Big successes for Ara Institute of Canterbury - except with its Maori and Pasifika students

Ara Institute of Canterbury has grown by about 1000 students but is struggling to maintain completion rates for Maori ...
MYTCHALL BRANSGROVE/FAIRFAX NZ

Ara Institute of Canterbury has grown by about 1000 students but is struggling to maintain completion rates for Maori and Pasifika students.

A year after its establishment, Ara Institute of Canterbury is celebrating a $6.8 million surplus.

The institution's 2016 annual report showed revenue of $117m and nearly 1000 more students than Christchurch Polytechnic Institute of Technology (CPIT) had before its 2015 merger with Aoraki Polytechnic.

International students brought in $16m – $4.9m more than CPIT did the year before – and Maori and Pasifika enrolments grew to 17.1 per cent of total student numbers.

Ara chief executive Kay Giles says 2016 was a "landmark" year for the institution, which reported a $6.8m surplus.
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Ara chief executive Kay Giles says 2016 was a "landmark" year for the institution, which reported a $6.8m surplus.

Ara's qualification completion rates for Maori and Pasifika dropped nearly 10 per cent on CPIT's 2015 rates. Just over 52 per cent finished their studies last year, compared to 83.5 per cent of all Ara students.

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The annual report said fixing that disparity "remains a key focus for Ara", but its qualification completion rate for Maori students was 0.6 per cent below target.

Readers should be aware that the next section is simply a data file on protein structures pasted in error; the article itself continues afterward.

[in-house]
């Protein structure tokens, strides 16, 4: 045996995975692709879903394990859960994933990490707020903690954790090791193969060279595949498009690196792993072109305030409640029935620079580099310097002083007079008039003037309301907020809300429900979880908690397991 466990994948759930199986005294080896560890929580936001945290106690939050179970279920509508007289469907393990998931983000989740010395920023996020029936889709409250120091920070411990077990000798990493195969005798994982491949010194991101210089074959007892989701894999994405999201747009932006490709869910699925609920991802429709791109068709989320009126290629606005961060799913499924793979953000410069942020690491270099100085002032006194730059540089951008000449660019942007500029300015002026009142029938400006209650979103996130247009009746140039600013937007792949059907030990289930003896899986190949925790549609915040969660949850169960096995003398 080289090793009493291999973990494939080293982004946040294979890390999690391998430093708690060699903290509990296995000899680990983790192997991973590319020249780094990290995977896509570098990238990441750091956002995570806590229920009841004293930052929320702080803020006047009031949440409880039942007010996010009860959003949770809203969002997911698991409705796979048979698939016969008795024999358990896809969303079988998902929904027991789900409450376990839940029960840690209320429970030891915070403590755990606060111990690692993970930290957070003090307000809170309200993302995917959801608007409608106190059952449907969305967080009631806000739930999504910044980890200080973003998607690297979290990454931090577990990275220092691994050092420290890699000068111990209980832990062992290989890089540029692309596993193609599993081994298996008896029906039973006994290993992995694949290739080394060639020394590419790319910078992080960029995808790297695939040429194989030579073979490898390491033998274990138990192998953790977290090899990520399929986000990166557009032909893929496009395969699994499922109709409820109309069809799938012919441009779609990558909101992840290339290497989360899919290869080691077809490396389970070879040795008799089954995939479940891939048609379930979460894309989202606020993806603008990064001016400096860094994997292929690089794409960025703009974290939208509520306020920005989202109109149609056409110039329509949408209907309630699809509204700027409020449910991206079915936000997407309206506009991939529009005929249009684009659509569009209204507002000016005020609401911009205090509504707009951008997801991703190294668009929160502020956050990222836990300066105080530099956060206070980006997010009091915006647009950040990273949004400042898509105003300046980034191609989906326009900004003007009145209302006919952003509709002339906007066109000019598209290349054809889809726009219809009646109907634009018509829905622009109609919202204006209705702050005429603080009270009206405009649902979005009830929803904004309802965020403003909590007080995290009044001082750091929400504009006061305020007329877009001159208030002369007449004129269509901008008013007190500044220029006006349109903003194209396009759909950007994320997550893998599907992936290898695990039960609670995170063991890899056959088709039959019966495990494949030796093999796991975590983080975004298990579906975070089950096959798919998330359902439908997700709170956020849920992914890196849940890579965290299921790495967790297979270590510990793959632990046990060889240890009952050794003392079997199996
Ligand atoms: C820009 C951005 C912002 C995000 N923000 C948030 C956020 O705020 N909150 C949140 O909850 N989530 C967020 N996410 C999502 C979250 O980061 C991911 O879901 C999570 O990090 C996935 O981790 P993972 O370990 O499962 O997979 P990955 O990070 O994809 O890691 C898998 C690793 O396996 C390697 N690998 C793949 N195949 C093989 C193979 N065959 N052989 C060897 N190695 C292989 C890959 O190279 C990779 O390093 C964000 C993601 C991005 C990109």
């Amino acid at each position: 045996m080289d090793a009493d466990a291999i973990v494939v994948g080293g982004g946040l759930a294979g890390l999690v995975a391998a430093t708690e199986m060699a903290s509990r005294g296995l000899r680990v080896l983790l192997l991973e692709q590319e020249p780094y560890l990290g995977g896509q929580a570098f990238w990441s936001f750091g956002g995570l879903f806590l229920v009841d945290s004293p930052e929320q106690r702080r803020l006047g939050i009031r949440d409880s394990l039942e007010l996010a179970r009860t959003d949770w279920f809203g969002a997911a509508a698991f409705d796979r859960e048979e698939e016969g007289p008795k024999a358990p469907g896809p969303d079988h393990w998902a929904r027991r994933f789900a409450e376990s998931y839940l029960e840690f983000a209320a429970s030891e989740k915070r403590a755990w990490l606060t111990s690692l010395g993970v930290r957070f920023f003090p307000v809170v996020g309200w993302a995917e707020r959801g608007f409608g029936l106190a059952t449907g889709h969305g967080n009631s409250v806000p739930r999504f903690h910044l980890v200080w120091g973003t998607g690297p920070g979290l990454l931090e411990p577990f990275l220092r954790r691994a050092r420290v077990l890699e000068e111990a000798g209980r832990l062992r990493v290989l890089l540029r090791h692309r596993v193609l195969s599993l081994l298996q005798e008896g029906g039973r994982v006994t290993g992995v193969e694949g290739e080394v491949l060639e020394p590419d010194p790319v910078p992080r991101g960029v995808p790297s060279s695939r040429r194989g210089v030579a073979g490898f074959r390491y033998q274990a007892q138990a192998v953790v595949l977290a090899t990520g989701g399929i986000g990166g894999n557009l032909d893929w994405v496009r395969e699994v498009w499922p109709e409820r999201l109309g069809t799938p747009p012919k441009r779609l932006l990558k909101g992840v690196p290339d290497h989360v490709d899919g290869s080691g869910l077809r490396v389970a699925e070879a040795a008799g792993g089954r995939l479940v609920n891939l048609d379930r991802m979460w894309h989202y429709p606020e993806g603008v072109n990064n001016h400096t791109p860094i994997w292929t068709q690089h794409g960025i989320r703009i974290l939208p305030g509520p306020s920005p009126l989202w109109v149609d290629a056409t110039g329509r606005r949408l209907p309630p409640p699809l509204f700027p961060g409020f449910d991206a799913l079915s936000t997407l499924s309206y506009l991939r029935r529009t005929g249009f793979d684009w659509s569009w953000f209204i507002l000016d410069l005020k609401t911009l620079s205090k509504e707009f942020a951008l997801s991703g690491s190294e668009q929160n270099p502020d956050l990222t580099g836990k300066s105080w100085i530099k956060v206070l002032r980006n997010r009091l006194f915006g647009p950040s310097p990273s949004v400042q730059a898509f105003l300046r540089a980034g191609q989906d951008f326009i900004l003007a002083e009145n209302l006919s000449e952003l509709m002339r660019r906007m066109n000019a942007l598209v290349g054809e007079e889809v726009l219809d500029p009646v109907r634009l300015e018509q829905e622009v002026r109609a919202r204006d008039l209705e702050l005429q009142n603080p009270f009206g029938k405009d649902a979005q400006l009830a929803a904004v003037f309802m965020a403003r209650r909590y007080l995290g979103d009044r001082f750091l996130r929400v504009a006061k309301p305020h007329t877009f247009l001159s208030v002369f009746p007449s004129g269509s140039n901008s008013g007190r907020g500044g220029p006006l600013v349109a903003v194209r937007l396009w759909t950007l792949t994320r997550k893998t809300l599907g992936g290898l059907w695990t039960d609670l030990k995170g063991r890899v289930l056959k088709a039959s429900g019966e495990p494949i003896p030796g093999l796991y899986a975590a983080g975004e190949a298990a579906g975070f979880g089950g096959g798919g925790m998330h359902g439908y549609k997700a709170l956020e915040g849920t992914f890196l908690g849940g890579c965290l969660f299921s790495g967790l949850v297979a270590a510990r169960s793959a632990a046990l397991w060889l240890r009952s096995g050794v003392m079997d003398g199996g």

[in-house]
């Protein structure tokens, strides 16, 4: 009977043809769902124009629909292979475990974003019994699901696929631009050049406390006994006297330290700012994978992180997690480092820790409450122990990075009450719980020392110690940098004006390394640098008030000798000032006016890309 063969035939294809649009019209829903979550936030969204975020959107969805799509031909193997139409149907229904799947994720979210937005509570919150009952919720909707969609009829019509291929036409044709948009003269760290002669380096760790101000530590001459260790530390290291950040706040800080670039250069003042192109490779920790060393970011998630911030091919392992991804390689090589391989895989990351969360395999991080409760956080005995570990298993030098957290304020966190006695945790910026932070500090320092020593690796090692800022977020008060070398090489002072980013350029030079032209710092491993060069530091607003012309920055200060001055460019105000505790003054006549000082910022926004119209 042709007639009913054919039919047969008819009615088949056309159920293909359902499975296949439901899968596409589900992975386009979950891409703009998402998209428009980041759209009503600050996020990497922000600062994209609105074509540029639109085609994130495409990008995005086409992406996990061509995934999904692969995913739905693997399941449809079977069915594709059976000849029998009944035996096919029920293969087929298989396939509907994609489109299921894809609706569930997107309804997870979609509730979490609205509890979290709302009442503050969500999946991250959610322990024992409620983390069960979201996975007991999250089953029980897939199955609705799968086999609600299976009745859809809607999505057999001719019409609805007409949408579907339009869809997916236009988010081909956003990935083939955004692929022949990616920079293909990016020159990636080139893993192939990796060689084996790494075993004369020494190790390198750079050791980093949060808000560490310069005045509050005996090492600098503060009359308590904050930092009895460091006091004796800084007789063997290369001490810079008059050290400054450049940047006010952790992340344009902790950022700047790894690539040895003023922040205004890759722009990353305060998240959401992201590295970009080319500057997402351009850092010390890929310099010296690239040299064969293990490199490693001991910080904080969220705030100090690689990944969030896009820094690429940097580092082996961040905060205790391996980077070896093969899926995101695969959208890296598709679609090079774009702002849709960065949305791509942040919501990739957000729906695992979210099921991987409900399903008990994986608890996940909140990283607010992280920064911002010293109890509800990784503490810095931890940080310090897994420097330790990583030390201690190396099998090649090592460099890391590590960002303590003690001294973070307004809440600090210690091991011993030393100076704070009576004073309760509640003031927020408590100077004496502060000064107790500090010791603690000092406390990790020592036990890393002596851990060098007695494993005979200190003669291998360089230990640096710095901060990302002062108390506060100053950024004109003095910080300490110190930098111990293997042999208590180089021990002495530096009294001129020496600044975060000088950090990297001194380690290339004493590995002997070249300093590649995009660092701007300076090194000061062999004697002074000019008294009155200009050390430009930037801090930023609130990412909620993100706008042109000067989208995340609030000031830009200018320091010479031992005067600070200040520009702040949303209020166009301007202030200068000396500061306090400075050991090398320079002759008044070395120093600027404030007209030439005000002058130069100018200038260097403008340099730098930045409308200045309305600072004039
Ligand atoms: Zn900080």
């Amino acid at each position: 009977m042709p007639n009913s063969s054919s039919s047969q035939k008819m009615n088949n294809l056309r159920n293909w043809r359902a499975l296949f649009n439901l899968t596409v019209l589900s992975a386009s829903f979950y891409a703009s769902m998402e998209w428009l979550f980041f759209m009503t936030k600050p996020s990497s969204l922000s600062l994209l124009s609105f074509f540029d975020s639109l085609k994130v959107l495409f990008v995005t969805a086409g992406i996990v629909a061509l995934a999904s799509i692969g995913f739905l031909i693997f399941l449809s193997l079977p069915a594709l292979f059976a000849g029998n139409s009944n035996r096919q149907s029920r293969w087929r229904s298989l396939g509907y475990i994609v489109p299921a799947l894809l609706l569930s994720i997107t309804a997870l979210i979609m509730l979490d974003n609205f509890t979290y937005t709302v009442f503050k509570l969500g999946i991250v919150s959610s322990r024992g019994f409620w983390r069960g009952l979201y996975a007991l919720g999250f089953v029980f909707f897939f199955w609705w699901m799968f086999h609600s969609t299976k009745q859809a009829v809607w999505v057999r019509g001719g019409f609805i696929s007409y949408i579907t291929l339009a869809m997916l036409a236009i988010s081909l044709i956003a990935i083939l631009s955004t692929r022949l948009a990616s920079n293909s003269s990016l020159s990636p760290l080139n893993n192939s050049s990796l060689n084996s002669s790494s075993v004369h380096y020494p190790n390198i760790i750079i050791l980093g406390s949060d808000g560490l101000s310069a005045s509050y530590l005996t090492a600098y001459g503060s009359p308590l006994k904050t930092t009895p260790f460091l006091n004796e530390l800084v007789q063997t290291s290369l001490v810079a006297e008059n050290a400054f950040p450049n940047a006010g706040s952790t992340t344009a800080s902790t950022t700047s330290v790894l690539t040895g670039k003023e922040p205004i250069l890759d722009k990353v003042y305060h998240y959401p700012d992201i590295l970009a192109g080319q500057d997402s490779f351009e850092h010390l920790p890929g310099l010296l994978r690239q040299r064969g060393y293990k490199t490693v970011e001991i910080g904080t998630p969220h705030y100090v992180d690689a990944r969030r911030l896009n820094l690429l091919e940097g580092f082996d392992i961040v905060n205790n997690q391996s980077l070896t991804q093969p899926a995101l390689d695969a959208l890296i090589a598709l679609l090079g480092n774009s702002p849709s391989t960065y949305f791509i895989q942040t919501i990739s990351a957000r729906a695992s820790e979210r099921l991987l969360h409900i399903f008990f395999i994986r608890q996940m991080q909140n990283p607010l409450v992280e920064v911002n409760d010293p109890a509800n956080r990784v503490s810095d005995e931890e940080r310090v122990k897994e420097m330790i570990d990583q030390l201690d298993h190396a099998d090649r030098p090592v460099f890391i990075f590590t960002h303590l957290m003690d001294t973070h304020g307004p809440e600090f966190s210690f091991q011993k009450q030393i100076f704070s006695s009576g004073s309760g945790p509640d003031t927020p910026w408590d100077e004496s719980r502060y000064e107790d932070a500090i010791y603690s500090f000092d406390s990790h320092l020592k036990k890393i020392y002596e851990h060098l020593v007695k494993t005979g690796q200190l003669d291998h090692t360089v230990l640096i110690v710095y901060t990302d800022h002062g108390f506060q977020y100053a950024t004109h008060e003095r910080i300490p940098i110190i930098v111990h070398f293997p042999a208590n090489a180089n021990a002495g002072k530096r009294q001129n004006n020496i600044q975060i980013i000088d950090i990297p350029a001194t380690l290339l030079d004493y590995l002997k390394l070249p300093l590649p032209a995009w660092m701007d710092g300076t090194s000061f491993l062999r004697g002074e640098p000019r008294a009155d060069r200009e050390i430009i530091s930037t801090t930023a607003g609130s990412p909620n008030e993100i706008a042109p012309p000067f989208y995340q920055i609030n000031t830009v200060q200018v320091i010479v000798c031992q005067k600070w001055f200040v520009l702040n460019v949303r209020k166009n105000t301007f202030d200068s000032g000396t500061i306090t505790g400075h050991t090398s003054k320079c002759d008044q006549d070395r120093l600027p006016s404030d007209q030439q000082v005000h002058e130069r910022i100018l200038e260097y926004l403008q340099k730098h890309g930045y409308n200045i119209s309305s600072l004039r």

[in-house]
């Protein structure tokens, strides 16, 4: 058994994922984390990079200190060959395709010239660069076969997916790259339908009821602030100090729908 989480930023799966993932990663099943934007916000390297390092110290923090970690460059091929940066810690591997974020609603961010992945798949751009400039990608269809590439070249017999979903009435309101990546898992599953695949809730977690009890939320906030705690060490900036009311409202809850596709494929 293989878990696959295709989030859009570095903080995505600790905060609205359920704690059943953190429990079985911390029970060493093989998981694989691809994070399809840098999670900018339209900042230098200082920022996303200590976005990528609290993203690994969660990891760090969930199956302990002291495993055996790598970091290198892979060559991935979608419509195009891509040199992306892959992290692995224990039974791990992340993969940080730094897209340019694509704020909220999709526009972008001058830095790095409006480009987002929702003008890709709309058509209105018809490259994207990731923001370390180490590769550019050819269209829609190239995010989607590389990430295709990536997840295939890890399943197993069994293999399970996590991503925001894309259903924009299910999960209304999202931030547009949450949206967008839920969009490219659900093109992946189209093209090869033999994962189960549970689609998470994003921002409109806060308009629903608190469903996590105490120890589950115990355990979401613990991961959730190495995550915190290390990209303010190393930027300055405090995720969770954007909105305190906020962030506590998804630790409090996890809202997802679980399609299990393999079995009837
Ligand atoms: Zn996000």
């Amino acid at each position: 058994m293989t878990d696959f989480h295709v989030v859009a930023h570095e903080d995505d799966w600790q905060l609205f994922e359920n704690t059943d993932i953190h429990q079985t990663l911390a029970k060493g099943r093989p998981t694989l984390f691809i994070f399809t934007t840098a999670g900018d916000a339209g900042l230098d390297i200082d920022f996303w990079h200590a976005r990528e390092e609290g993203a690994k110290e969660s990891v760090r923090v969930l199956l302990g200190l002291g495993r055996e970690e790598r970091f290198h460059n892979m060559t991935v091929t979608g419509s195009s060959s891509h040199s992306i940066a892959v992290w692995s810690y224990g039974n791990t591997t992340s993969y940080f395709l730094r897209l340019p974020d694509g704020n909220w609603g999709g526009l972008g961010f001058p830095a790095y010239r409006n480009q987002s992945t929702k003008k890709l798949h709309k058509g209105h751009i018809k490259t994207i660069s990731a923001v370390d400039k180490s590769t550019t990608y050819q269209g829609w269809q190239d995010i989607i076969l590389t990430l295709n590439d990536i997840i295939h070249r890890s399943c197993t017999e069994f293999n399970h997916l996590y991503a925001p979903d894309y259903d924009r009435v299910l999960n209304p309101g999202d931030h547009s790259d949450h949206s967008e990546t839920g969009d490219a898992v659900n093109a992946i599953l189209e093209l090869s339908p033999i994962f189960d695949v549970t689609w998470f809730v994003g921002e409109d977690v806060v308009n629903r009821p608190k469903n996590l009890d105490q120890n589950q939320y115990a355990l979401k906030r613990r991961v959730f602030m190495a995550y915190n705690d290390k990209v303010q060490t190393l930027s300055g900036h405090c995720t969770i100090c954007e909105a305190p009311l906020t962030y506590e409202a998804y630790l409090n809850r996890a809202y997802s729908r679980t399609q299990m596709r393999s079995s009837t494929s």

The achievement gap between Maori and Pasifika students and the general student population is an ongoing issue for polytechs and universities.

In 2012, the Tertiary Education Commission (TEC) set a target for universities and polytechnics to have the same enrolment and pass rates for Maori and Pasifika students as other students by 2018.

With Maori qualification completion rates averaging 65 per cent among polytechnics, 9 per cent lower than the general polytechnic student population (74 per cent), TEC scrapped the deadline in favour of different targets for each institution in February.

Ara education and applied research director Judith Brown said Maori and Pasifika qualification completion rates were a "problematic metric" skewed by multi-year degrees, but she acknowledged they needed improving.

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Ara's 53 per cent completion target for Maori was one TEC agreed to, she said.

Chief executive Kay Giles, who will retire on June 30, said 2016 was a "landmark" year for Ara and praised staff's hard work as the key to its financial success.

"This was no small task with three campuses, nine sites, 1000 staff and 16,000 students . . . I am pleased to report that, with careful planning and teamwork, this has all been accomplished relatively seamlessly."

Tony Gray, who has 20 years experience as a tertiary sector chief executive, most recently for Nelson Marlborough Institute of Technology, will replace Giles, starting on September 4.

Ara's South Canterbury campus continues to struggle with falling enrolments despite overall gains for the institution.

Plans to cut unpopular courses at its ailing Timaru campus, announced earlier this month, were questioned by local mayor Damon Odey, who said Ara's commitment to the region's primary industries was being neglected.

In response, Giles said the proposal reflected the need to "put our energy where there will be much more value for the primary sector".

 - Stuff

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